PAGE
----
After years and years of telling people that saying, "If you think so-and-so, you've got another thing coming," was incorrect, I was finally forced by TheLady to research my theory. And, no surprise to me (dannye says humbly), I was right all along.

The correct phrase is, "If you think so-and-so, you've got another think coming." Sure, it's incorrect grammar, but it's a colloquialism. And a quite fine one, at that.

If you doubt me here, you can put this phrase in a good search engine and find many examples.

What do you mean, incorrect?

When I use a word, it means what I want it to mean. No more, and no less. - Humpty Dumpty. (Apologies if this is a mis-quote.)

When I say 'You've got another thing coming', I mean just that: the listener will be the recipient of a further intelligence, to the effect that all is not lovely in the garden, and they were plain good old fashioned wrong.

Damn, that got downvoted fast.

FWIW, I did two Google searches on these phrases ("thing" versus "think"). The first match on both searches consisted entirely of the following:

Here's a case in which eagerness to avoid error leads to error. The original expression is the last part of a deliberately ungrammatical joke: "If that's what you think, you've got another think coming."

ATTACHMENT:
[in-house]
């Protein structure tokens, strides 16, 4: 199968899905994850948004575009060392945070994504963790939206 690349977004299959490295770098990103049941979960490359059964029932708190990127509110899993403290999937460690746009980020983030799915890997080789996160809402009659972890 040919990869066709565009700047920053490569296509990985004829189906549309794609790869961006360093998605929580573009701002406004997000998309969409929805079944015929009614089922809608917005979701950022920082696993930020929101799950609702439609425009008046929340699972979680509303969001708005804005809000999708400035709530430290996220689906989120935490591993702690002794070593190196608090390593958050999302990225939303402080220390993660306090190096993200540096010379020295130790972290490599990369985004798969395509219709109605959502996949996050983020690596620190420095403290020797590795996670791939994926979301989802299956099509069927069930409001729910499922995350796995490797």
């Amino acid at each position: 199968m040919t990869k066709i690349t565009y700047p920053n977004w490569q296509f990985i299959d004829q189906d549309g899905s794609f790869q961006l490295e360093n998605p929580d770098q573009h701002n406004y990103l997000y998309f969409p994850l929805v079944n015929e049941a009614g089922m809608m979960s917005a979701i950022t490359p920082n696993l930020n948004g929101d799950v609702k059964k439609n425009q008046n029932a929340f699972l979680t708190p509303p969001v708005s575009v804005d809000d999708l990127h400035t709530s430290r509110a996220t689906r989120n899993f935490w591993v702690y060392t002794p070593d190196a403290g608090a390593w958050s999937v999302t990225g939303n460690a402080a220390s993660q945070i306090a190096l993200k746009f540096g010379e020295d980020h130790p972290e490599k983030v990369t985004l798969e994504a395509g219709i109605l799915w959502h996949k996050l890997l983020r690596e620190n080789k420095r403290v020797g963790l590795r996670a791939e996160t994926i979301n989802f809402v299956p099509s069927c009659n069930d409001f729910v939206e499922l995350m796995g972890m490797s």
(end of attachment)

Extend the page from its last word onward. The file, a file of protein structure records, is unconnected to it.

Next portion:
So "think" is original, but "thing" is grammatical. Choose appropriately.

The alternate "thing" version gained steam in 1983 when British Heavy Metal mavens Judas Priest charted with You've Got Another Thing Comin' off Screaming for Vengeance. In the song's chorus, lead singer Rob Halford clearly says it as You've got another thing comin'

Perhaps the phrase is different in Sheffield, or perhaps the lads are rockers but not rocket scientists. Nonetheless, this song helped entrench "thing" in the popular psyche of the mid-80s.

Incidentally, may favourite part of the track comes near the very end, during the fade. Rob Halford is repeating the chorus during the fade out, and you can clearly hear him wearily toss "it's a long song" into the lyrics as the track winds up.

Grrrr . . .

The problem with the "thing" misusage is that it's not only ugly and pointless, but very nearly nonsensical as well. That doesn't seem like a big deal for most people these days (if indeed it ever did, which I doubt), but it's not wrong to make sense, is it? Not morally wrong, anyhow. I mean, making sense is at least forgivable, right? In some cases? Extenuating circumstances and all that?

The first half of the sentence is implied; we'll italicize that and tuck it away demurely between parentheses:

"(If you think foo,) you've got another think coming."

Okay. We've got this "think" thing going on here. It's a sort of a motif. We work with it. You can change "think" to "thing" in both cases and end up with total gibberish, but is it really worth the effort? Maybe so. That's not for me to say. If we bite the bullet and leave it intact, the ungrammatical second "think" adds charm. It's blatant enough to be ironic. The point is that if we don't break it, we've got a very pleasing little chunk of language there.

Why break it?

Give me one good reason to break the damn thing, other than the sheer joy of mindless destruction for its own sake. Or simple drooling idiocy, if that's the way you happen to swing.

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